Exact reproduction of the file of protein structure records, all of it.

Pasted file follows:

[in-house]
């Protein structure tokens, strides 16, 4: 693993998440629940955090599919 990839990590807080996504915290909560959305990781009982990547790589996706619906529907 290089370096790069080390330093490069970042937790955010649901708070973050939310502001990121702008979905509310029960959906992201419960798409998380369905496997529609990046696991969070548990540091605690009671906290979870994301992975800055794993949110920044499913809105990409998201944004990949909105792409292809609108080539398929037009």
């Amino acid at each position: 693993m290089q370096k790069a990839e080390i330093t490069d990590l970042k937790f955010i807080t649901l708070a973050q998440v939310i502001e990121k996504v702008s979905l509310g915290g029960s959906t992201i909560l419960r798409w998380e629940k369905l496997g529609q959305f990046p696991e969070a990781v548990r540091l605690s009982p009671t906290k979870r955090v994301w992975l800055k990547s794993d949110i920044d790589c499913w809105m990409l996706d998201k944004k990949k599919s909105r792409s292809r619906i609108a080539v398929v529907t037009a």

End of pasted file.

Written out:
[in-house]
């Protein structure tokens, strides 16, 4: 693993998440629940955090599919 990839990590807080996504915290909560959305990781009982990547790589996706619906529907 290089370096790069080390330093490069970042937790955010649901708070973050939310502001990121702008979905509310029960959906992201419960798409998380369905496997529609990046696991969070548990540091605690009671906290979870994301992975800055794993949110920044499913809105990409998201944004990949909105792409292809609108080539398929037009």
């Amino acid at each position: 693993m290089q370096k790069a990839e080390i330093t490069d990590l970042k937790f955010i807080t649901l708070a973050q998440v939310i502001e990121k996504v702008s979905l509310g915290g029960s959906t992201i909560l419960r798409w998380e629940k369905l496997g529609q959305f990046p696991e969070a990781v548990r540091l605690s009982p009671t906290k979870r955090v994301w992975l800055k990547s794993d949110i920044d790589c499913w809105m990409l996706d998201k944004k990949k599919s909105r792409s292809r619906i609108a080539v398929v529907t037009a």